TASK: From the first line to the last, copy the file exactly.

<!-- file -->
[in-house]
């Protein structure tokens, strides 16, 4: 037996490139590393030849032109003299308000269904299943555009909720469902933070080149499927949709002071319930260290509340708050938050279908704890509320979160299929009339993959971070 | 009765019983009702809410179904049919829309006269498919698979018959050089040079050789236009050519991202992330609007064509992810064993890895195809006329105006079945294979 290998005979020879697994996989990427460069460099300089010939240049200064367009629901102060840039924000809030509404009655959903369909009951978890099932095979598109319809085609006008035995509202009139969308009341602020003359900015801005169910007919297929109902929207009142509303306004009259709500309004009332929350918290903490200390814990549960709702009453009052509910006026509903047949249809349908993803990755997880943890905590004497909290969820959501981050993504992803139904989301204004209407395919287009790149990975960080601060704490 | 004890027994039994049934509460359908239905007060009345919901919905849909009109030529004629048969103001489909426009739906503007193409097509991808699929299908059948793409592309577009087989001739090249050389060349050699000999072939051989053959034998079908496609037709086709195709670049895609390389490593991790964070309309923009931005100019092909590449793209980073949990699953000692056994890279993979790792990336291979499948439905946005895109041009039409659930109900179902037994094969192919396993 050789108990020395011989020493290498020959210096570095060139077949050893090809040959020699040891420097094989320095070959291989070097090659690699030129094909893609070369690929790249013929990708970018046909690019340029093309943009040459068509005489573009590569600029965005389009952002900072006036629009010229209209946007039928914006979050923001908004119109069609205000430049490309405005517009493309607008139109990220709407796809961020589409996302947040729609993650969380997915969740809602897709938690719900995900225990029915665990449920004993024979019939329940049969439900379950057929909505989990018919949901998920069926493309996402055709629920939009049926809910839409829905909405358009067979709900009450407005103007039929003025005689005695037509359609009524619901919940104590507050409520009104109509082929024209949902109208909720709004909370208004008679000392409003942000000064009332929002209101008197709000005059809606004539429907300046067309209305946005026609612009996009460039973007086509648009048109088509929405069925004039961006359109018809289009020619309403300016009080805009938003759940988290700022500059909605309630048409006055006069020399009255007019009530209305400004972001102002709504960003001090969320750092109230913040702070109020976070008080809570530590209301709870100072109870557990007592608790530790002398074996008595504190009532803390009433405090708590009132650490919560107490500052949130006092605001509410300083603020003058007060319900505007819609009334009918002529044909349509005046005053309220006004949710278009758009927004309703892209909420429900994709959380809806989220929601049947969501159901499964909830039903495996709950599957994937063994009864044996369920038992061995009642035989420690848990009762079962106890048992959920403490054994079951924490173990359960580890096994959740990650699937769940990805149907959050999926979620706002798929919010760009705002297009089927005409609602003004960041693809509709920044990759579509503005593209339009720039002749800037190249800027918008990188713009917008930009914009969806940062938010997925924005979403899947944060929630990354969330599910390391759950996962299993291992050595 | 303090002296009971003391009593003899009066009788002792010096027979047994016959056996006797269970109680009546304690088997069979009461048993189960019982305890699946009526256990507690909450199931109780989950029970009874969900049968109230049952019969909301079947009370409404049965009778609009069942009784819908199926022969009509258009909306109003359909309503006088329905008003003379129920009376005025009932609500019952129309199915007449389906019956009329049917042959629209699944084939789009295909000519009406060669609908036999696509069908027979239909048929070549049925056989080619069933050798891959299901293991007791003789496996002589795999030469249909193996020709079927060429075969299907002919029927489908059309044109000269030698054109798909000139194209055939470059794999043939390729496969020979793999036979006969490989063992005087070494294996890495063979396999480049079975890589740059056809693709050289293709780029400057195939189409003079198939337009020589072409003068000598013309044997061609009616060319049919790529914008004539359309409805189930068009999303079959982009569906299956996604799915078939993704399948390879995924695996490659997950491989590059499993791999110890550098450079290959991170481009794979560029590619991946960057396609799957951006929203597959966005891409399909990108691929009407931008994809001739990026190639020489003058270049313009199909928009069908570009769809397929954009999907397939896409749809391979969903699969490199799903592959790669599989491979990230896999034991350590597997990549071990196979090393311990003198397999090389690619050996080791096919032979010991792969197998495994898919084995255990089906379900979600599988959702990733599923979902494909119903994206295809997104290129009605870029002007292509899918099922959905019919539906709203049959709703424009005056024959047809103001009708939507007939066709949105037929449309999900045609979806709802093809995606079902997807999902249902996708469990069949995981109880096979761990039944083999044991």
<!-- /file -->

[in-house]
């Protein structure tokens, strides 16, 4: 037996490139590393030849032109003299308000269904299943555009909720469902933070080149499927949709002071319930260290509340708050938050279908704890509320979160299929009339993959971070 | 009765019983009702809410179904049919829309006269498919698979018959050089040079050789236009050519991202992330609007064509992810064993890895195809006329105006079945294979 290998005979020879697994996989990427460069460099300089010939240049200064367009629901102060840039924000809030509404009655959903369909009951978890099932095979598109319809085609006008035995509202009139969308009341602020003359900015801005169910007919297929109902929207009142509303306004009259709500309004009332929350918290903490200390814990549960709702009453009052509910006026509903047949249809349908993803990755997880943890905590004497909290969820959501981050993504992803139904989301204004209407395919287009790149990975960080601060704490 | 004890027994039994049934509460359908239905007060009345919901919905849909009109030529004629048969103001489909426009739906503007193409097509991808699929299908059948793409592309577009087989001739090249050389060349050699000999072939051989053959034998079908496609037709086709195709670049895609390389490593991790964070309309923009931005100019092909590449793209980073949990699953000692056994890279993979790792990336291979499948439905946005895109041009039409659930109900179902037994094969192919396993 050789108990020395011989020493290498020959210096570095060139077949050893090809040959020699040891420097094989320095070959291989070097090659690699030129094909893609070369690929790249013929990708970018046909690019340029093309943009040459068509005489573009590569600029965005389009952002900072006036629009010229209209946007039928914006979050923001908004119109069609205000430049490309405005517009493309607008139109990220709407796809961020589409996302947040729609993650969380997915969740809602897709938690719900995900225990029915665990449920004993024979019939329940049969439900379950057929909505989990018919949901998920069926493309996402055709629920939009049926809910839409829905909405358009067979709900009450407005103007039929003025005689005695037509359609009524619901919940104590507050409520009104109509082929024209949902109208909720709004909370208004008679000392409003942000000064009332929002209101008197709000005059809606004539429907300046067309209305946005026609612009996009460039973007086509648009048109088509929405069925004039961006359109018809289009020619309403300016009080805009938003759940988290700022500059909605309630048409006055006069020399009255007019009530209305400004972001102002709504960003001090969320750092109230913040702070109020976070008080809570530590209301709870100072109870557990007592608790530790002398074996008595504190009532803390009433405090708590009132650490919560107490500052949130006092605001509410300083603020003058007060319900505007819609009334009918002529044909349509005046005053309220006004949710278009758009927004309703892209909420429900994709959380809806989220929601049947969501159901499964909830039903495996709950599957994937063994009864044996369920038992061995009642035989420690848990009762079962106890048992959920403490054994079951924490173990359960580890096994959740990650699937769940990805149907959050999926979620706002798929919010760009705002297009089927005409609602003004960041693809509709920044990759579509503005593209339009720039002749800037190249800027918008990188713009917008930009914009969806940062938010997925924005979403899947944060929630990354969330599910390391759950996962299993291992050595 | 303090002296009971003391009593003899009066009788002792010096027979047994016959056996006797269970109680009546304690088997069979009461048993189960019982305890699946009526256990507690909450199931109780989950029970009874969900049968109230049952019969909301079947009370409404049965009778609009069942009784819908199926022969009509258009909306109003359909309503006088329905008003003379129920009376005025009932609500019952129309199915007449389906019956009329049917042959629209699944084939789009295909000519009406060669609908036999696509069908027979239909048929070549049925056989080619069933050798891959299901293991007791003789496996002589795999030469249909193996020709079927060429075969299907002919029927489908059309044109000269030698054109798909000139194209055939470059794999043939390729496969020979793999036979006969490989063992005087070494294996890495063979396999480049079975890589740059056809693709050289293709780029400057195939189409003079198939337009020589072409003068000598013309044997061609009616060319049919790529914008004539359309409805189930068009999303079959982009569906299956996604799915078939993704399948390879995924695996490659997950491989590059499993791999110890550098450079290959991170481009794979560029590619991946960057396609799957951006929203597959966005891409399909990108691929009407931008994809001739990026190639020489003058270049313009199909928009069908570009769809397929954009999907397939896409749809391979969903699969490199799903592959790669599989491979990230896999034991350590597997990549071990196979090393311990003198397999090389690619050996080791096919032979010991792969197998495994898919084995255990089906379900979600599988959702990733599923979902494909119903994206295809997104290129009605870029002007292509899918099922959905019919539906709203049959709703424009005056024959047809103001009708939507007939066709949105037929449309999900045609979806709802093809995606079902997807999902249902996708469990069949995981109880096979761990039944083999044991």